R. sarba specimen has a total length (TL) 163 mm, with total weight (TW) 66.45 g. Morphometric and Meristic data of the specimen is summarized in (Table 1). The specimen of this species presents the following characteristics: Body deep (depth about 2 times in standard length), compressed. Head large; upper profile steep, most strongly arched from snout to origin of dorsal fin; eye moderate to small in large specimens; mouth almost horizontal, low. At front of jaws, 4 to 6 upper, and 6 to 8 lower, enlarged, compressed teeth, becoming subconical in large adults, followed by 4 or 5 rows of molar teeth in posterior part of upper jaw and, 2 to 4 rows in lower jaw, the last molar in each jaw largest (Fig. 3, a, b). Gill rakers short, few, 7 to 9 on lower limb of first gill arch. Dorsal fin single, with XI or XII slender spines and 13 (rarely 12) to 15 soft rays, third and fourth spines longest. Anal fin with III spines and 11 soft rays, second and third spines subequal; pectoral fins long. Pelvic fins not reaching anus. Caudal fin forked. Scales cycloid (smooth), more than 50 in lateral line; 5 ½ or 6 ½ scale rows between lateral line and fourth dorsal-fin spine; preopercle flange naked; dorsal and anal fins with a low scaly sheath; a long axillary pelvic process. Color of fresh specimens: Head and body silvery-yellowish black; body with yellow or golden longitudinal lines; eye yellow with dark area; operculum silvery; yellow or yellowish coloration of pectoral, pelvic and anal fins; edges of dorsal and caudal fins are grayish, sometimes golden shade on caudal fin just after the caudal peduncle; pectoral-fins hyaline with light yellowish shade; chin and belly silvery-white; Body and head Silvery with yellowish or gold sheen (Fig. 4).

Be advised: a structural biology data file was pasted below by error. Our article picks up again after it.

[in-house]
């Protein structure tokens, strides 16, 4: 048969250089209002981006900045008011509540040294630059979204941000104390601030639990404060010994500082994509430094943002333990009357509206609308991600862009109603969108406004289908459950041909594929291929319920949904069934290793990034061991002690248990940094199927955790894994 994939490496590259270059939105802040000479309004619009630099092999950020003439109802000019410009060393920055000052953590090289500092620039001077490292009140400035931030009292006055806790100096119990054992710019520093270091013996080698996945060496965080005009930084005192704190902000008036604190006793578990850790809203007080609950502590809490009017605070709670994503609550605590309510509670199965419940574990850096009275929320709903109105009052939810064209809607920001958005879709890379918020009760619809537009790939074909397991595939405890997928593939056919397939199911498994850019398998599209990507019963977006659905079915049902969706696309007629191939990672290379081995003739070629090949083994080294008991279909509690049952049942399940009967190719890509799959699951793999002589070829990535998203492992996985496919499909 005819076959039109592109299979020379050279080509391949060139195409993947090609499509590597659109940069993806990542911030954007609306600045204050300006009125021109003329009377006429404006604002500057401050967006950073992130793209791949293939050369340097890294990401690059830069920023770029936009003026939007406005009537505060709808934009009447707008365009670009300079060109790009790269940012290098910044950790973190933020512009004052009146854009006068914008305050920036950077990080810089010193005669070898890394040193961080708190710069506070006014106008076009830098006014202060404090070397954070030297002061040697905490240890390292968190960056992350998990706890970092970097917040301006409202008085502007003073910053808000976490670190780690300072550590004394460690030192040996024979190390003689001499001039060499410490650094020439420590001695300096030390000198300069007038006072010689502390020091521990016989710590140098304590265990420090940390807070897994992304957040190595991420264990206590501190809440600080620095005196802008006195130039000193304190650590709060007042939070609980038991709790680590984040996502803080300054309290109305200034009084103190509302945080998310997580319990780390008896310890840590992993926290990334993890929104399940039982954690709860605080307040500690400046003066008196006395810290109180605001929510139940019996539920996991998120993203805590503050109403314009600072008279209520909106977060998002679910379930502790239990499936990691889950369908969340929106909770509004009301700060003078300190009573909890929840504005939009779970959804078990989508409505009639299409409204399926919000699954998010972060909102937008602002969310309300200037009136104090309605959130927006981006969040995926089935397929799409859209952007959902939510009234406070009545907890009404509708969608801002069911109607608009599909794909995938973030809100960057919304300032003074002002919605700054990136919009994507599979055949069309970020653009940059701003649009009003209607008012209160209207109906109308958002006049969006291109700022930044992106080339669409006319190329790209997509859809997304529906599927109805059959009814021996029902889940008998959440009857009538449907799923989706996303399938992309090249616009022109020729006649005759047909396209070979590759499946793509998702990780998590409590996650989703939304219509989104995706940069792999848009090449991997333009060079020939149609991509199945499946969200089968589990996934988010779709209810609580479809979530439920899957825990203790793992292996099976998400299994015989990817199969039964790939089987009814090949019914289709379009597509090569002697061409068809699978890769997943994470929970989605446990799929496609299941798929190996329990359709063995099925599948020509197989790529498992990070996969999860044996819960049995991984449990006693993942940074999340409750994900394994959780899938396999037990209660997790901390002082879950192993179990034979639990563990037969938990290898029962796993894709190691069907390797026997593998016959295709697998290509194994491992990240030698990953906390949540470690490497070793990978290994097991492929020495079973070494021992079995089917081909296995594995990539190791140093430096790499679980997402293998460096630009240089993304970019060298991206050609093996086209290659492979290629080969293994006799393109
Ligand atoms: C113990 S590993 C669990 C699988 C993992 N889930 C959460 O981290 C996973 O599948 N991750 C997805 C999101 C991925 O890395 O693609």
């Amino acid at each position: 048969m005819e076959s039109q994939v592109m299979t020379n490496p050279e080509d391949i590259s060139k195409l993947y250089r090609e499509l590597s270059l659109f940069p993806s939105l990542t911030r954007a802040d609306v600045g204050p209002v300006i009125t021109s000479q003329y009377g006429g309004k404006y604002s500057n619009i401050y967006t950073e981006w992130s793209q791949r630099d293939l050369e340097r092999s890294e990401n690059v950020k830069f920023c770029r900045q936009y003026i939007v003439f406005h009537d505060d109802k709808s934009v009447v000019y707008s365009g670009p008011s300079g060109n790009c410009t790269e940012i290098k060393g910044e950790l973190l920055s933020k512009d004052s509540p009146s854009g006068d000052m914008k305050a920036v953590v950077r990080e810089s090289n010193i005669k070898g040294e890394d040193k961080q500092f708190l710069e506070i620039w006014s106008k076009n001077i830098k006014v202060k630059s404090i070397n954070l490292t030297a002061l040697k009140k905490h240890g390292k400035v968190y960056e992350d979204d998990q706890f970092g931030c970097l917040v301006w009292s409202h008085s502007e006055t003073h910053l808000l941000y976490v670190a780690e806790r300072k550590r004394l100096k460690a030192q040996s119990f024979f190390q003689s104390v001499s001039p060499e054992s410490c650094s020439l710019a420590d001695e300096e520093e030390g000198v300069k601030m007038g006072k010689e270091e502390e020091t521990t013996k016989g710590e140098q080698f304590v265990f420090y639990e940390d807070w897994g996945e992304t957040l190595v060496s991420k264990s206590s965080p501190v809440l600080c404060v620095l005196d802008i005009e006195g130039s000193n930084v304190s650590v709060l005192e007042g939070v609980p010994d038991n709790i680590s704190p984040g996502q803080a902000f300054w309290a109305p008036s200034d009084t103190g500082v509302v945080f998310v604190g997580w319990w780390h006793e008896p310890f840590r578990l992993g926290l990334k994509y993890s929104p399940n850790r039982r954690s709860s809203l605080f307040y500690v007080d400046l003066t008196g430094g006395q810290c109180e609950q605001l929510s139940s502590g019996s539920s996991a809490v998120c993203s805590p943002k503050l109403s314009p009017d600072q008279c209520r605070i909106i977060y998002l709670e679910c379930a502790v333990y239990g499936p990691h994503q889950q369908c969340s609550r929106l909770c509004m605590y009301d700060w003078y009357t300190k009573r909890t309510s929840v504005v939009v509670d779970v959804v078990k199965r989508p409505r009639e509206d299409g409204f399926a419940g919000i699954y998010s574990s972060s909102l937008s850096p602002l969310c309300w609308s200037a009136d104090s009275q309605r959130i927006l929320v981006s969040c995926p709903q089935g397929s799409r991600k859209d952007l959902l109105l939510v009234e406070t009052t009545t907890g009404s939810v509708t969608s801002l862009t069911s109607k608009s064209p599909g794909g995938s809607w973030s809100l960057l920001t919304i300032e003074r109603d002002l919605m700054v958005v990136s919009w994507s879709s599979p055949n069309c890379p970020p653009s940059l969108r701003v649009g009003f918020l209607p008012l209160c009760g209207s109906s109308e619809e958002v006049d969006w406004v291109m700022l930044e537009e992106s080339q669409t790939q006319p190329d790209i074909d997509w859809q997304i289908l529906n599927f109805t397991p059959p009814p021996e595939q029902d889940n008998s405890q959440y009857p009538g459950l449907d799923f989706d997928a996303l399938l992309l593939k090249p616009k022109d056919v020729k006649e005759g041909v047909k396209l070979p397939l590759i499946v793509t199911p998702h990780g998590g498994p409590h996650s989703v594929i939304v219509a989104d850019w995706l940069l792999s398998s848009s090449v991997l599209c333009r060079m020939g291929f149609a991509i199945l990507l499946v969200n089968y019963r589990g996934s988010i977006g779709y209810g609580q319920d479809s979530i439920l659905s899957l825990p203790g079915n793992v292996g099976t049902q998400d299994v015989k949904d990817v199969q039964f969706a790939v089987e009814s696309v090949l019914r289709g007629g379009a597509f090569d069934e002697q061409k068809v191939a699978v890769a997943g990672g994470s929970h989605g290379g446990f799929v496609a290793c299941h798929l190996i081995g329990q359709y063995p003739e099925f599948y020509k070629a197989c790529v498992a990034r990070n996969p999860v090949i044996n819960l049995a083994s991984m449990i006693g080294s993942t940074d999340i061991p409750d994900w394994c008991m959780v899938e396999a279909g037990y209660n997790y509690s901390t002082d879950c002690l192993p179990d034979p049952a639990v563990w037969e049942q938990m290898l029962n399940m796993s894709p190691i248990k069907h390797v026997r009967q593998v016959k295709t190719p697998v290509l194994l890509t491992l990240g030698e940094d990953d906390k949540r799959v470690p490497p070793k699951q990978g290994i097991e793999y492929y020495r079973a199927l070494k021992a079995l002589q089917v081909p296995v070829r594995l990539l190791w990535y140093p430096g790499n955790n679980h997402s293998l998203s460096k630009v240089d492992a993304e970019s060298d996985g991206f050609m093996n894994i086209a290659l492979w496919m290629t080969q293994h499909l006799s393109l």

All measurements, counts, and colour patterns determined the morphological analyses in previous other records of this species in Western Indian Ocean (Bauchot and Smith 1984), South Africa (Smith and Smith 1986), Western central Pacific (Carpenter and Niem 2001) and Australia (Dianne 2021).
R. sarba distinguish from R. haffara that has been recorded previous in our waters, they can be confused in terms of general appearance, but R. sarba differs from R. haffara in having 12–14 dorsal-fin soft rays and 10–11 anal-fin soft rays vs. 12–13 dorsal-fin soft rays and 10 anal-fin soft rays in R. haffara (Table 2) (Smith and Smith 1986; Heemstra and Heemstra 2004; Tanaka and Iwatsuki 2013). R. sarba discernible from R. haffara in having higher counts of pored lateral-line scales and scales rows above/ below lateral line (56–64 and 6½-8½ / 12½-14½ in R. sarba vs. 57–59 and 5½-6½ / 12½-13½ in R. haffara, respectively) (Table 2). In addition, R. sarba has a silvery body and head with yellowish or gold sheen, while R. haffara possesses a silvery body and head (Table 2).